An overview of the benefits of peer mentoring for PASS leaders

  • Melanie Giles Ulster University
  • Amanda Zacharopoulou Ulster University
  • Joan Condell Ulster University
Keywords: peer mentoring, benefits, employability skills


PASS, which stands for Peer Assisted Study Sessions, is a long running and internationally renowned form of peer learning that involves trained higher year students (PASS leaders) working in pairs to facilitate regular study groups with students in the year below. Not only does it aim to widen participation by providing a support mechanism aimed at helping students stay in Higher Education but the use of PASS has been shown to enhance academic performance and promote the development of skills and attributes to strengthen employability. This is particularly the case for PASS leaders who are often described as the ââ¬Ëreal winnersââ¬â¢ in the process. However, research in this area is limited. With this in mind, this paper sets out to describe the particular benefits of PASS for peer leaders and, in so doing, draws on some peer mentoring research, much of which has been conducted in an American and Australian context. As such, the paper should be of particular interest to those wishing to determine whether the various claims can be generalised to the PASS process, as it currently exists within the UK.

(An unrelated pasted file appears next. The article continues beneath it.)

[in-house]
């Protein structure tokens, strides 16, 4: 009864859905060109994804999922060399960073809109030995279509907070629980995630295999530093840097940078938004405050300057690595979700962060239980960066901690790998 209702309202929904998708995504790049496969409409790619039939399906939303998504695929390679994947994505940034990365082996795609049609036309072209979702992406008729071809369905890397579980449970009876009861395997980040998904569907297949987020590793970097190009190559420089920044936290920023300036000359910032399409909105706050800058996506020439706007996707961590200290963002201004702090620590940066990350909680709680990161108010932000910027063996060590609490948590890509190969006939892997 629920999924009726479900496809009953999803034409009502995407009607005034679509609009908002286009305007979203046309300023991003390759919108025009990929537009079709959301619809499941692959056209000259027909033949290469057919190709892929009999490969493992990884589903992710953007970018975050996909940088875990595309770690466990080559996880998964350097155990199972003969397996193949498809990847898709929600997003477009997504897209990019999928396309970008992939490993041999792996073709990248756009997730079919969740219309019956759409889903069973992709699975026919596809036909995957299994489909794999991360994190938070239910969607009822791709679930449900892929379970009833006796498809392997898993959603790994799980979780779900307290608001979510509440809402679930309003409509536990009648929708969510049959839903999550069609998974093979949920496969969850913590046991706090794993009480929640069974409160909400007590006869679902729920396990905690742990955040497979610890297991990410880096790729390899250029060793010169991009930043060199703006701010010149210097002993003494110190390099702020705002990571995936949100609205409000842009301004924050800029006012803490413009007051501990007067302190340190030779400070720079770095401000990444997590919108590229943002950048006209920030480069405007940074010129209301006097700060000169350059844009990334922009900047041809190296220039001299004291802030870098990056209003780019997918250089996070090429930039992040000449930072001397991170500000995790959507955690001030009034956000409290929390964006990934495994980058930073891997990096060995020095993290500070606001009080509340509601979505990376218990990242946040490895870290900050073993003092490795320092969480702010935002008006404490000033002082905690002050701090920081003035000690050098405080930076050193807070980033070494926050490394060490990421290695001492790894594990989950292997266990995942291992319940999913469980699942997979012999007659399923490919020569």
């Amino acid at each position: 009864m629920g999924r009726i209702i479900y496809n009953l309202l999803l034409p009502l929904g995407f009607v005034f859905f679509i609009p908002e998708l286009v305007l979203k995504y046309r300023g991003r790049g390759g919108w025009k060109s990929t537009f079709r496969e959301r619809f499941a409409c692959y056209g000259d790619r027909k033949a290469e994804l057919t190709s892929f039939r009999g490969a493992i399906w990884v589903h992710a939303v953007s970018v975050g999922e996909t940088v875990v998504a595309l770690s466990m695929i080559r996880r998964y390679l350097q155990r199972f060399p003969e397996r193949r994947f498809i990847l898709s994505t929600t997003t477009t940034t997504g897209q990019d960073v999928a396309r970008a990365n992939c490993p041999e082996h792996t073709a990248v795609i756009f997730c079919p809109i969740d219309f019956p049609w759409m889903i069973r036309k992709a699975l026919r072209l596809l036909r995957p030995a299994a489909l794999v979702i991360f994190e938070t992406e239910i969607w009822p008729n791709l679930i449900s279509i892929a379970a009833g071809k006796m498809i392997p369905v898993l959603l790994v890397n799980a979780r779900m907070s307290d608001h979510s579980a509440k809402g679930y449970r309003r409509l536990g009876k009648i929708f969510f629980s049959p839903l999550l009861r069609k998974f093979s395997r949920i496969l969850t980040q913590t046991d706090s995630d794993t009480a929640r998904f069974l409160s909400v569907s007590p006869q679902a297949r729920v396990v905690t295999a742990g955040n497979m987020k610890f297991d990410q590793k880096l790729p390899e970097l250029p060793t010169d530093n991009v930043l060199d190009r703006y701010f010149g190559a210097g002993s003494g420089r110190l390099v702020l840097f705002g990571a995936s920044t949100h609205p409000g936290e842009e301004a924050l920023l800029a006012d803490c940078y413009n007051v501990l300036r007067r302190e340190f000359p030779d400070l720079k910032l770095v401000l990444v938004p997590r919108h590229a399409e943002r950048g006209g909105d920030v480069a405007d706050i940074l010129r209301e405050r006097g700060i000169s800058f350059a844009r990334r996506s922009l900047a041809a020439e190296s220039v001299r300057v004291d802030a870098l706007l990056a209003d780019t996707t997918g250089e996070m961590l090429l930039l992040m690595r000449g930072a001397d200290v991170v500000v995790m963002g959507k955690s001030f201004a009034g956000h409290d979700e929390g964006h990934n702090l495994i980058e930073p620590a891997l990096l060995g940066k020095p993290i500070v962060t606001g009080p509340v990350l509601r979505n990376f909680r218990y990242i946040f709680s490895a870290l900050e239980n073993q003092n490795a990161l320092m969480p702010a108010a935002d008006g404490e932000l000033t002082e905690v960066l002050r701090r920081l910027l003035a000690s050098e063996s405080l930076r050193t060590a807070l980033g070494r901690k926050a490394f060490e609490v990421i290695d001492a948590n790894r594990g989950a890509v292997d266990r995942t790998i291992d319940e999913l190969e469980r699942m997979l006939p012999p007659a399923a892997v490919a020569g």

Author Biographies

Amanda Zacharopoulou, Ulster University
Senior Lecturer, School of Law
Joan Condell, Ulster University
Senior Lecturer, School of Computing and Intelligent Systems
How to Cite
Giles, M., Zacharopoulou, A. and Condell, J. (2016) “An overview of the benefits of peer mentoring for PASS leaders”, Journal of Learning Development in Higher Education. Plymouth, UK, 00. doi: 10.47408/jldhe.v0i0.367.